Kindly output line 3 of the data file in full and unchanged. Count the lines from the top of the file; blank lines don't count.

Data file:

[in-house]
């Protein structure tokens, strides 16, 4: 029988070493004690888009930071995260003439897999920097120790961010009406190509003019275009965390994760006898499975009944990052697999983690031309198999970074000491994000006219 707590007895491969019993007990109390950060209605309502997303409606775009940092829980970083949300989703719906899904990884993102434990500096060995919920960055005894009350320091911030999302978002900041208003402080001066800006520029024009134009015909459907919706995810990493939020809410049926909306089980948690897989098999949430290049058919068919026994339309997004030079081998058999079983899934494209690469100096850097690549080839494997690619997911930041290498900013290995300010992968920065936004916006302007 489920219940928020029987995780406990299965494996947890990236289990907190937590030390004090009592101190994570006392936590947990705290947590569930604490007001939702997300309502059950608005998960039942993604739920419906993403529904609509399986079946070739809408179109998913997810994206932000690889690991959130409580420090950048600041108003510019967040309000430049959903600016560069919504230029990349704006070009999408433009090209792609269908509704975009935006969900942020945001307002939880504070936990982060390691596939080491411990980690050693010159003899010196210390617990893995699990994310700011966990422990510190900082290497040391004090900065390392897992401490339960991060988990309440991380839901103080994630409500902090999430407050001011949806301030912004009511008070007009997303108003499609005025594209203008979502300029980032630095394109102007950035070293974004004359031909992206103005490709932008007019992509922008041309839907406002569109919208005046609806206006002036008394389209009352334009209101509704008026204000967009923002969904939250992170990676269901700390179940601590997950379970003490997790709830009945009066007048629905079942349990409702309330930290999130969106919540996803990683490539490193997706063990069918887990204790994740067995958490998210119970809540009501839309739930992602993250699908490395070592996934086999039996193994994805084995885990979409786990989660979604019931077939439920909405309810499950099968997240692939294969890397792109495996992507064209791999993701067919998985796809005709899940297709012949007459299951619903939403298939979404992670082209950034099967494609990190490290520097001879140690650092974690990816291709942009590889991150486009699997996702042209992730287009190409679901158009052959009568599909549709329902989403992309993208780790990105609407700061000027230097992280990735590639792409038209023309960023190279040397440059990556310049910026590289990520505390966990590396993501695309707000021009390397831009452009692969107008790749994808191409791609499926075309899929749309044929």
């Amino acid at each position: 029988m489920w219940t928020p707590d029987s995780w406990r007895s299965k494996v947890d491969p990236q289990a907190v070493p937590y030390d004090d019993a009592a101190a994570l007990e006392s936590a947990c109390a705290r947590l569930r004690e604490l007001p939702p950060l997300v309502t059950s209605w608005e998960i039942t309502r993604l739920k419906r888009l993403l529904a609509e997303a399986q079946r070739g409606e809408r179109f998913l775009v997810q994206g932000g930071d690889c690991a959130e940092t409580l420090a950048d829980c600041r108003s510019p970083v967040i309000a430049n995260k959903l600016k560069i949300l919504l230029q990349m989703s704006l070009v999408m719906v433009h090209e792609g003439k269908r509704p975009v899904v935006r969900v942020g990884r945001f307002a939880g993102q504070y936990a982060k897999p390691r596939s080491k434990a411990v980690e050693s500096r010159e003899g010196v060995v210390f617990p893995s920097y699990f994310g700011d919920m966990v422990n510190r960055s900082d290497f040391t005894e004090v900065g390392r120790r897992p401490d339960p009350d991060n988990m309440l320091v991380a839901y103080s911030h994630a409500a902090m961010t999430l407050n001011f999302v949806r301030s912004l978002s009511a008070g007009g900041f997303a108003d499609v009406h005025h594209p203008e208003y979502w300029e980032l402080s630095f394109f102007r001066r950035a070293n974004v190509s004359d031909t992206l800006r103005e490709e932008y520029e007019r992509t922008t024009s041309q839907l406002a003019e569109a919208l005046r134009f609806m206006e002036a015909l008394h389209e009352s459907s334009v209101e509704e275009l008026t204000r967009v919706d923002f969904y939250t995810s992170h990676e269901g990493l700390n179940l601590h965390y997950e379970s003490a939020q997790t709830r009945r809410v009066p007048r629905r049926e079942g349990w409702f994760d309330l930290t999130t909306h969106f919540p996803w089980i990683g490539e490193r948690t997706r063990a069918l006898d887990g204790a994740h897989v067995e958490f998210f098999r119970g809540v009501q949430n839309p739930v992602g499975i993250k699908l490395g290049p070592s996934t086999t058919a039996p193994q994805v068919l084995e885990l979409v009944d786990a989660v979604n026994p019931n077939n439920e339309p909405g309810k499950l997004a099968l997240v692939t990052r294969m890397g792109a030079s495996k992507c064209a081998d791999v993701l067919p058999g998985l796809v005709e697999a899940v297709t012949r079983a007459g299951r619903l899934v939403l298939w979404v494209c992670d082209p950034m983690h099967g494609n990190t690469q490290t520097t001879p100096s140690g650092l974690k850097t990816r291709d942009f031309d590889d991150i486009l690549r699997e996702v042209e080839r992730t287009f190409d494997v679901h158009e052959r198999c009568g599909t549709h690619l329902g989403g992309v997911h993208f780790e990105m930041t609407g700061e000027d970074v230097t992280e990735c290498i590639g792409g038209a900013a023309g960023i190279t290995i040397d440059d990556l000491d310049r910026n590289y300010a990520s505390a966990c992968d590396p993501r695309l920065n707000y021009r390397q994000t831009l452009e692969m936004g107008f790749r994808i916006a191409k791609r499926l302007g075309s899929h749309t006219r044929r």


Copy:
């Amino acid at each position: 029988m489920w219940t928020p707590d029987s995780w406990r007895s299965k494996v947890d491969p990236q289990a907190v070493p937590y030390d004090d019993a009592a101190a994570l007990e006392s936590a947990c109390a705290r947590l569930r004690e604490l007001p939702p950060l997300v309502t059950s209605w608005e998960i039942t309502r993604l739920k419906r888009l993403l529904a609509e997303a399986q079946r070739g409606e809408r179109f998913l775009v997810q994206g932000g930071d690889c690991a959130e940092t409580l420090a950048d829980c600041r108003s510019p970083v967040i309000a430049n995260k959903l600016k560069i949300l919504l230029q990349m989703s704006l070009v999408m719906v433009h090209e792609g003439k269908r509704p975009v899904v935006r969900v942020g990884r945001f307002a939880g993102q504070y936990a982060k897999p390691r596939s080491k434990a411990v980690e050693s500096r010159e003899g010196v060995v210390f617990p893995s920097y699990f994310g700011d919920m966990v422990n510190r960055s900082d290497f040391t005894e004090v900065g390392r120790r897992p401490d339960p009350d991060n988990m309440l320091v991380a839901y103080s911030h994630a409500a902090m961010t999430l407050n001011f999302v949806r301030s912004l978002s009511a008070g007009g900041f997303a108003d499609v009406h005025h594209p203008e208003y979502w300029e980032l402080s630095f394109f102007r001066r950035a070293n974004v190509s004359d031909t992206l800006r103005e490709e932008y520029e007019r992509t922008t024009s041309q839907l406002a003019e569109a919208l005046r134009f609806m206006e002036a015909l008394h389209e009352s459907s334009v209101e509704e275009l008026t204000r967009v919706d923002f969904y939250t995810s992170h990676e269901g990493l700390n179940l601590h965390y997950e379970s003490a939020q997790t709830r009945r809410v009066p007048r629905r049926e079942g349990w409702f994760d309330l930290t999130t909306h969106f919540p996803w089980i990683g490539e490193r948690t997706r063990a069918l006898d887990g204790a994740h897989v067995e958490f998210f098999r119970g809540v009501q949430n839309p739930v992602g499975i993250k699908l490395g290049p070592s996934t086999t058919a039996p193994q994805v068919l084995e885990l979409v009944d786990a989660v979604n026994p019931n077939n439920e339309p909405g309810k499950l997004a099968l997240v692939t990052r294969m890397g792109a030079s495996k992507c064209a081998d791999v993701l067919p058999g998985l796809v005709e697999a899940v297709t012949r079983a007459g299951r619903l899934v939403l298939w979404v494209c992670d082209p950034m983690h099967g494609n990190t690469q490290t520097t001879p100096s140690g650092l974690k850097t990816r291709d942009f031309d590889d991150i486009l690549r699997e996702v042209e080839r992730t287009f190409d494997v679901h158009e052959r198999c009568g599909t549709h690619l329902g989403g992309v997911h993208f780790e990105m930041t609407g700061e000027d970074v230097t992280e990735c290498i590639g792409g038209a900013a023309g960023i190279t290995i040397d440059d990556l000491d310049r910026n590289y300010a990520s505390a966990c992968d590396p993501r695309l920065n707000y021009r390397q994000t831009l452009e692969m936004g107008f790749r994808i916006a191409k791609r499926l302007g075309s899929h749309t006219r044929r």